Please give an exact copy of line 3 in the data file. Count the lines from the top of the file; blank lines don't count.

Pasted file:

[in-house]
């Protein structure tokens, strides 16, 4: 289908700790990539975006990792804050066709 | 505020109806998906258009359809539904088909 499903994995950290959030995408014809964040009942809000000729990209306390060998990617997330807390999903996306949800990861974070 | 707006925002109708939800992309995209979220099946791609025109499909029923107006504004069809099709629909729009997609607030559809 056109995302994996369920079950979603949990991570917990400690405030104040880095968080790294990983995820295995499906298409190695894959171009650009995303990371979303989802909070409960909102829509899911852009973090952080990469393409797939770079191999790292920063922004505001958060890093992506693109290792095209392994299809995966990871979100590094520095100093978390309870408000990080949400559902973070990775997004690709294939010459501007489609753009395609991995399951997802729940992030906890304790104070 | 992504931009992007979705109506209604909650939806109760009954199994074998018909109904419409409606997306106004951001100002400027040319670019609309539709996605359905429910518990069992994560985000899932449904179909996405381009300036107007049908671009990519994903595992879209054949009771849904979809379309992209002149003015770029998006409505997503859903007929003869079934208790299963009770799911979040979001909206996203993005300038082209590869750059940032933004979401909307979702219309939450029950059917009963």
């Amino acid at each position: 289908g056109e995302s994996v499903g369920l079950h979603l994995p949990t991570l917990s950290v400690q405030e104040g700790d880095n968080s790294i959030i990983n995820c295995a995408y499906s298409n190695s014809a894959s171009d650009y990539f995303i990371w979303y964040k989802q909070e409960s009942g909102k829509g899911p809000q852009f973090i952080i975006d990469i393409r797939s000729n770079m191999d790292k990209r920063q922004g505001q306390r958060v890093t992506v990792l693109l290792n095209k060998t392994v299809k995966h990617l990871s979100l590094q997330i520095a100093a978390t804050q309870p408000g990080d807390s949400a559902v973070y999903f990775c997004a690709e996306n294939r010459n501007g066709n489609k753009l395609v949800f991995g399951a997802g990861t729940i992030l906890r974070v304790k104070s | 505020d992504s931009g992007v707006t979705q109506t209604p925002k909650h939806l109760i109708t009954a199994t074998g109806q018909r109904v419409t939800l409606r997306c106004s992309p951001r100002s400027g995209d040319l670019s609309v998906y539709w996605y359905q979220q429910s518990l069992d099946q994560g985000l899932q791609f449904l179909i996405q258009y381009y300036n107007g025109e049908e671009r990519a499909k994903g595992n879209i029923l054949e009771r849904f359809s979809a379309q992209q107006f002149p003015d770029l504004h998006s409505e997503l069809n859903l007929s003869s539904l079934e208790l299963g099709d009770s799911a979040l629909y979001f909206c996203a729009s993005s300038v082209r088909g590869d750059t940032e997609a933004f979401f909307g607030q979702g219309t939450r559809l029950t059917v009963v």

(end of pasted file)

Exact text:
């Amino acid at each position: 289908g056109e995302s994996v499903g369920l079950h979603l994995p949990t991570l917990s950290v400690q405030e104040g700790d880095n968080s790294i959030i990983n995820c295995a995408y499906s298409n190695s014809a894959s171009d650009y990539f995303i990371w979303y964040k989802q909070e409960s009942g909102k829509g899911p809000q852009f973090i952080i975006d990469i393409r797939s000729n770079m191999d790292k990209r920063q922004g505001q306390r958060v890093t992506v990792l693109l290792n095209k060998t392994v299809k995966h990617l990871s979100l590094q997330i520095a100093a978390t804050q309870p408000g990080d807390s949400a559902v973070y999903f990775c997004a690709e996306n294939r010459n501007g066709n489609k753009l395609v949800f991995g399951a997802g990861t729940i992030l906890r974070v304790k104070s | 505020d992504s931009g992007v707006t979705q109506t209604p925002k909650h939806l109760i109708t009954a199994t074998g109806q018909r109904v419409t939800l409606r997306c106004s992309p951001r100002s400027g995209d040319l670019s609309v998906y539709w996605y359905q979220q429910s518990l069992d099946q994560g985000l899932q791609f449904l179909i996405q258009y381009y300036n107007g025109e049908e671009r990519a499909k994903g595992n879209i029923l054949e009771r849904f359809s979809a379309q992209q107006f002149p003015d770029l504004h998006s409505e997503l069809n859903l007929s003869s539904l079934e208790l299963g099709d009770s799911a979040l629909y979001f909206c996203a729009s993005s300038v082209r088909g590869d750059t940032e997609a933004f979401f909307g607030q979702g219309t939450r559809l029950t059917v009963v």